John Fogerty might not be a fan of war, but he has big love for warriors. The driving force behind the timeless music of Creedence Clearwater Revival served in the Army Reserves during the Vietnam War and has long been a champion for veterans, most recently on the title song of Brad Paisley’s “Love and War” album.

The recently released song, on which Fogerty trades vocals and guitar leads with the country superstar, calls for respect and decent treatment of veterans, and that’s something Fogerty truly believes in, according to his son, Shane Fogerty, who plays guitar in his father’s band.

“He has a lot of respect for the men and women who dedicate their lives to that,” Shane said in a phone interview last weekend from Los Angeles. “When they’re not treated like heroes or even a normal human being, that’s when he and other people take notice and start to do something.”

That the Grammy-winning Rock and Roll Hall of Famer is performing at the 10th and most likely final Freedom Fest on Saturday has a lot to do with that support for people who serve their nation in the military. At 72, John Fogerty is not all about playing in a traveling band like he was in his Creedence days and is more selective about touring. Between now and mid-September, the Fogertys only have four concerts scheduled, and one of those is Freedom Fest, which in addition to offering great music also features tributes to the troops.

Shane Fogerty, 25, and his 24-year-old brother, Tyler, were romping around the house when their father was at home putting together his Grammy-winning solo album, “Blue Moon Swamp,” which was released in 1997, 12 years after another standout Fogerty album, “Centerfield.” Between those two albums, John Fogerty became determined to become a wizard on the six-string, to become as well-respected for his guitar-playing as he had been for his songwriting and singing with Creedence.

By the time “Blue Moon Swamp” came out, he had earned that respect, but he never let up on trying to improve his playing. If he wasn’t doing something else, he had a guitar in his hands. When he was on the road, Shane noted, he’d always have two guitars with him on which to practice, and he’d even bring a metal folding chair on which he liked to sit while working on his guitar playing.

“He was on another level. He was obsessed,” said Shane, who admitted he does not have that work ethic — performance videos show he can still shred, though.

During a spring European tour this year, John Fogerty dropped a bomb on his family. The last week they were in Europe, Shane said, his father told them he realized that he had reached his guitar god goal and didn’t have to practice all the time.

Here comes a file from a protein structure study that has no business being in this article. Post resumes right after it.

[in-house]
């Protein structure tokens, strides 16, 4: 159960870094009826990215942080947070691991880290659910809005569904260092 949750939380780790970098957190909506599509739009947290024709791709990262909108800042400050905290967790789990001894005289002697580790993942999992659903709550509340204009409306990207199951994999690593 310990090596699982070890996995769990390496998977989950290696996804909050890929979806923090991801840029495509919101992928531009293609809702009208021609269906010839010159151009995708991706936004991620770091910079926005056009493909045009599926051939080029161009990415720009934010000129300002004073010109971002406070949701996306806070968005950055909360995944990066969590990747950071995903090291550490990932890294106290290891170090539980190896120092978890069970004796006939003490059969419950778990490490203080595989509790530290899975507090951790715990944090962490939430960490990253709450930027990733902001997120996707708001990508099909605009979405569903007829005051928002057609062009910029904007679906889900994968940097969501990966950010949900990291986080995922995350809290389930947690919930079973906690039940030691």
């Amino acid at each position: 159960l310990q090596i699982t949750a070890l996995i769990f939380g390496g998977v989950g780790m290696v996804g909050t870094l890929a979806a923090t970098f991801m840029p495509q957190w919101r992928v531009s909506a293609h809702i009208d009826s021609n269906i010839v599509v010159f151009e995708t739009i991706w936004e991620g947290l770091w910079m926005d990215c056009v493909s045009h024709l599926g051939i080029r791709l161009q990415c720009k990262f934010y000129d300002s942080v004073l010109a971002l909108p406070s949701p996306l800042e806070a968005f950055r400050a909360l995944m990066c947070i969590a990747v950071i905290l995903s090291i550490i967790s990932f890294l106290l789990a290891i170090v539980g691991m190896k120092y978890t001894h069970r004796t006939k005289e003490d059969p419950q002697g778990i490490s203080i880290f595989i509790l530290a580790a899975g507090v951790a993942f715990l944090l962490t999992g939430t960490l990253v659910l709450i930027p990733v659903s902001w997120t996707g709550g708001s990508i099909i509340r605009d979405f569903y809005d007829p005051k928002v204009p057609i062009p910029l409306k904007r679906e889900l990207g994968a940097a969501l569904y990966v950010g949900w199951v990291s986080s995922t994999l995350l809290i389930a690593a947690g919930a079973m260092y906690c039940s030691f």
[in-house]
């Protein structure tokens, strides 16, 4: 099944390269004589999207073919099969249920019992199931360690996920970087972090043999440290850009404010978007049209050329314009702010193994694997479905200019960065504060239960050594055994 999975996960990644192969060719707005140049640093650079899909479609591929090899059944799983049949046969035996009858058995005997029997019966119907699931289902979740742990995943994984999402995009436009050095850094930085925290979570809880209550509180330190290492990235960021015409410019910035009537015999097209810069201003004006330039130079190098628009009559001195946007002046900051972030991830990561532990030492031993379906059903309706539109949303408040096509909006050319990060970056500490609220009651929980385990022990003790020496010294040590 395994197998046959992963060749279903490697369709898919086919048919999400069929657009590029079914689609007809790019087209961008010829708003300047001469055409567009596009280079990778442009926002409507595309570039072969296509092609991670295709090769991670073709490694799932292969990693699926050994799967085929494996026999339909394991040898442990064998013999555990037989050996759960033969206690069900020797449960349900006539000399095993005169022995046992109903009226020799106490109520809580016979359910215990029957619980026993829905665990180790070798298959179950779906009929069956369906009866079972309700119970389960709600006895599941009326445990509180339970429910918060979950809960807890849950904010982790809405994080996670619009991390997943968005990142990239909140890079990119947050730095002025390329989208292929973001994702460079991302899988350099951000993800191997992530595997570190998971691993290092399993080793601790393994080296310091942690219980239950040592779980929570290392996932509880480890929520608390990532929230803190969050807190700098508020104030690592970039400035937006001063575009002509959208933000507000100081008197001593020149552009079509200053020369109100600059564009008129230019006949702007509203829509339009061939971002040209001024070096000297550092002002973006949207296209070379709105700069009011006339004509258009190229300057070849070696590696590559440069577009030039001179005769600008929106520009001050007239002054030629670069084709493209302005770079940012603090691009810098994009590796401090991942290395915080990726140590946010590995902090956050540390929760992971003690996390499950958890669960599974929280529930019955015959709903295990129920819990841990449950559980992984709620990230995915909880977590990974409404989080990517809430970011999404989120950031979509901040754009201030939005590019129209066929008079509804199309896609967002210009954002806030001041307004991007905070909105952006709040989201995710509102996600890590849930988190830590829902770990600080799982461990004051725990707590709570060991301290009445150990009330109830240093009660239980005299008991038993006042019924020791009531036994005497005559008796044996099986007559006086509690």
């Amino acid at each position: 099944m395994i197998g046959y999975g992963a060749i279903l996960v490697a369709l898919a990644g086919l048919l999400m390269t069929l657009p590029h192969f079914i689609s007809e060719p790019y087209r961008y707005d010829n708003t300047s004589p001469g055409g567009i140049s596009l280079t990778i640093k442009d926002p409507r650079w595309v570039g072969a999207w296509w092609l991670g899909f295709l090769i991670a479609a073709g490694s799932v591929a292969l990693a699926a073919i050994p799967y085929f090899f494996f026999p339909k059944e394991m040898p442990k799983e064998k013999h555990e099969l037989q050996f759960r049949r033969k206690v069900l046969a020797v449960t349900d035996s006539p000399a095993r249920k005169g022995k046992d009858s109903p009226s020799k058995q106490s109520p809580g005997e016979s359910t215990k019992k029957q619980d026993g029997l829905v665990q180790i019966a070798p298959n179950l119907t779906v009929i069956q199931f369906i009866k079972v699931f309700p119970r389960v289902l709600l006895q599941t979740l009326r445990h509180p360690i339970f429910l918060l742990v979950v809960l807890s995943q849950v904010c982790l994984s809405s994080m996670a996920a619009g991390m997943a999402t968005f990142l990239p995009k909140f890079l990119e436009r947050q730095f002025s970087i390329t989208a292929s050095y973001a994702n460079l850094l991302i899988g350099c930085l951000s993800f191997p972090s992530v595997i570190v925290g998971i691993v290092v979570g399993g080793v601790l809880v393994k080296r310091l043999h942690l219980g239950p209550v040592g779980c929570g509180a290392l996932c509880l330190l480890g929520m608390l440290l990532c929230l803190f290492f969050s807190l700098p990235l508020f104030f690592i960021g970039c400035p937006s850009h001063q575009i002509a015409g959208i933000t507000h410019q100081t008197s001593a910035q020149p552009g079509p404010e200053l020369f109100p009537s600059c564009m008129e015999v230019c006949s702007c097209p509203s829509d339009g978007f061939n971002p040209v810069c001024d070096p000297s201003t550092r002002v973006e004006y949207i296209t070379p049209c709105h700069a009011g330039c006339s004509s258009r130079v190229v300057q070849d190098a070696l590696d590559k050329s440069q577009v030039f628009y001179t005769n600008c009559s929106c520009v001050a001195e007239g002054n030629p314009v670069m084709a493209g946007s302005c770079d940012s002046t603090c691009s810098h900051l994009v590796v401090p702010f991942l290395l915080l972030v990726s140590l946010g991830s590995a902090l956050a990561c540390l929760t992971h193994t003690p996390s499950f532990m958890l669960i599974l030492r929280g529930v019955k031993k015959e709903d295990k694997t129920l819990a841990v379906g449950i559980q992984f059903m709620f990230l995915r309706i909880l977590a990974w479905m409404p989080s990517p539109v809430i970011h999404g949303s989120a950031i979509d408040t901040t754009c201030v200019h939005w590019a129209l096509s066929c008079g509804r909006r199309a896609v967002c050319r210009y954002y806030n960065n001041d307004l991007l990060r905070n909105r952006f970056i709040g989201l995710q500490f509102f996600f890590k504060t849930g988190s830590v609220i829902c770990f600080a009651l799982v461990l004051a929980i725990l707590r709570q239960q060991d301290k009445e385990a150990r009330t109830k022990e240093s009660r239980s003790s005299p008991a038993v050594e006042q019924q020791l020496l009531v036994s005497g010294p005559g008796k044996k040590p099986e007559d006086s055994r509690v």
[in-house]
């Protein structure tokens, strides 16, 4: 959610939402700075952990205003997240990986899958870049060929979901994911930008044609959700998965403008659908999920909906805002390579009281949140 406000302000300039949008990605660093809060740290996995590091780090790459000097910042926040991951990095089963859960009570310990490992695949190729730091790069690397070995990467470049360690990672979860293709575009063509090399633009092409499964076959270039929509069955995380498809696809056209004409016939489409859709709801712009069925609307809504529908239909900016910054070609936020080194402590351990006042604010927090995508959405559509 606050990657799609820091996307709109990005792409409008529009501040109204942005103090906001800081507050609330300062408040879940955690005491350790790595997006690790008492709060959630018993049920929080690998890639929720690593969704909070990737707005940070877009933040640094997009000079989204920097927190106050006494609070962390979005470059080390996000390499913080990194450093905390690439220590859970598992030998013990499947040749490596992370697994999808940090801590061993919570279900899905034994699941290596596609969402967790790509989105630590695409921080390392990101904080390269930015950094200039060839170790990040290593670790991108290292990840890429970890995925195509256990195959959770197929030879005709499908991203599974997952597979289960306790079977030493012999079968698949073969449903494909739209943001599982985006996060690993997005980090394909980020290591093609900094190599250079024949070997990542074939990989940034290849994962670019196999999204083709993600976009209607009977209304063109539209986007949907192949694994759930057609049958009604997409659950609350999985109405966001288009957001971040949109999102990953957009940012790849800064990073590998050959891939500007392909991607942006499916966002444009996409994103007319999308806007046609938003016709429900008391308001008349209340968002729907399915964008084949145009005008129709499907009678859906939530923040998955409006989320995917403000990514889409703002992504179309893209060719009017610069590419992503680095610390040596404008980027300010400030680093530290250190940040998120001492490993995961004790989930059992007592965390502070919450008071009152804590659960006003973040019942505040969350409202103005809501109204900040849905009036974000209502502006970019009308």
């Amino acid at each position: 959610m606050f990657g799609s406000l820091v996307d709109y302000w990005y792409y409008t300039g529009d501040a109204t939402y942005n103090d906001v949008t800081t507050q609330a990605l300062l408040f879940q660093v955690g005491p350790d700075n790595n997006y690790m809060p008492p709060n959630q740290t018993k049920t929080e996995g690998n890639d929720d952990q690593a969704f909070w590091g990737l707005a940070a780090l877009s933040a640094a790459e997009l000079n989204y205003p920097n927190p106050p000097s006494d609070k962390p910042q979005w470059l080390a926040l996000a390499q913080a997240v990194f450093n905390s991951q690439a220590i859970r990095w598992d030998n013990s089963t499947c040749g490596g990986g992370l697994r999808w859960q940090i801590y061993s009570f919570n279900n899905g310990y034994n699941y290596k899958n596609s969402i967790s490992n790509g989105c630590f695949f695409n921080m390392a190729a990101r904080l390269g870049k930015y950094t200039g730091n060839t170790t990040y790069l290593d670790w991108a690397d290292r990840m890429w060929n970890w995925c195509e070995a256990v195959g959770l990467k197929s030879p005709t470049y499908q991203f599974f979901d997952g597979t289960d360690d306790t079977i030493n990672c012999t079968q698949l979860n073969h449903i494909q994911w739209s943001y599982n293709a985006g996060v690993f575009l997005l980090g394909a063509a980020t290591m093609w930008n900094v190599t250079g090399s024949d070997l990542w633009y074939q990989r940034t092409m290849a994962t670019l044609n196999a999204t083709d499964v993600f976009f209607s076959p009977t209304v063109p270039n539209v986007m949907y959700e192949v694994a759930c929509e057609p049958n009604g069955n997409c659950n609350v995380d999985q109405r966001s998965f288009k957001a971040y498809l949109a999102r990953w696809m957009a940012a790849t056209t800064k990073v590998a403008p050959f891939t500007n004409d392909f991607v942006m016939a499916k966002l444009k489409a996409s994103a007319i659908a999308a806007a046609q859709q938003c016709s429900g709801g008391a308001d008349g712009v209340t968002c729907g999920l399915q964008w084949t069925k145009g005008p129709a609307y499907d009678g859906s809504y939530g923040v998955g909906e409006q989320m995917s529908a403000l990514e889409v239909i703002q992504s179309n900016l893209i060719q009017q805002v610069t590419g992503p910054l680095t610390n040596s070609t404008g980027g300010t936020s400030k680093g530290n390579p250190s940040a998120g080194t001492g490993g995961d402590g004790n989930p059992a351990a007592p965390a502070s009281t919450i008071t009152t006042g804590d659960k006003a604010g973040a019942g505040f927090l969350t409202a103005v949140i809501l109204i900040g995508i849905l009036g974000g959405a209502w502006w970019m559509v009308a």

“He confessed he realized he’s where he wants to be. He’s satisfied where he’s at now,” Shane said. “We were shocked.”

While his father is a self-taught guitar player, Shane knows the theory and technical ins-and-outs of guitar playing and music in general, thanks to his studies at the University of Southern California. He and Tyler have had a band together since 2007, first playing classic rock (Creedence songs included) in a band called Steamtrain Mary and now playing a kind of neo-psychedelic rock in a band called Hearty Har.

The brothers have put together a studio in their family’s sprawling Thousand Oaks home — they call it Radio Astro— that is full of the kind of vintage analog recording equipment you’d find in a 1960s and ’70s studio. “It’s all about the gear,” Shane said.

It’s the kind of gear their father would have worked on to record his Creedence hits. Shane was especially excited about the recent acquisition of an old plate reverb unit they bought from a recording studio in Chicago that was closing its doors.

Shane and Tyler first took the stage with their father in 2011, and Shane has been playing in his father’s band full-time since he graduated from college in 2014. Both brothers play guitar and sing in Hearty Har, which is gearing up to release some new music this summer. “We’ve got a bunch of music ready to be out there,” Shane said.

They also are getting ready to start work with their father later this year on a new John Fogerty album. He hasn’t put out a new album of original music since the Grammy-nominated “Revival,” which came out 10 years ago. They had planned to work on a new album at the beginning of this year, but John had major surgery on his back and needed some recuperation time.

The new album will be recorded in the other studio in the Fogerty home, Lost Canyon Studio, which Shane called the “legit” studio as opposed to the “kids studio,” and Shane is looking forward to getting the chance to make new music with his father and brother.

“We’re going to kind of push him to be a little more experimental and not so traditional,” Shane said. “It’s going to be a battle, but it’s going to be fun.”

In September, October and January, the Fogertys will be playing a series of shows at The Wynn in Las Vegas. “We tell everybody we know to come see this,” Shane said. “It’s got all the bells and whistles like a Vegas show, but it’s a rock show.”

Thanks to an obsession with staying fit that nearly rivaled his guitar playing work ethic, John Fogerty is in great shape and shows no signs of letting up. Shane said his father will keep performing “until somebody tells him ‘no,’ until he can’t physically get up and do it. That’s when he’ll stop.”

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Entertainment and county government reporter

Randy Erickson covers arts and entertainment and county government for the La Crosse Tribune. Contact him at 608-791-8219 or randy.erickson@lee.net.

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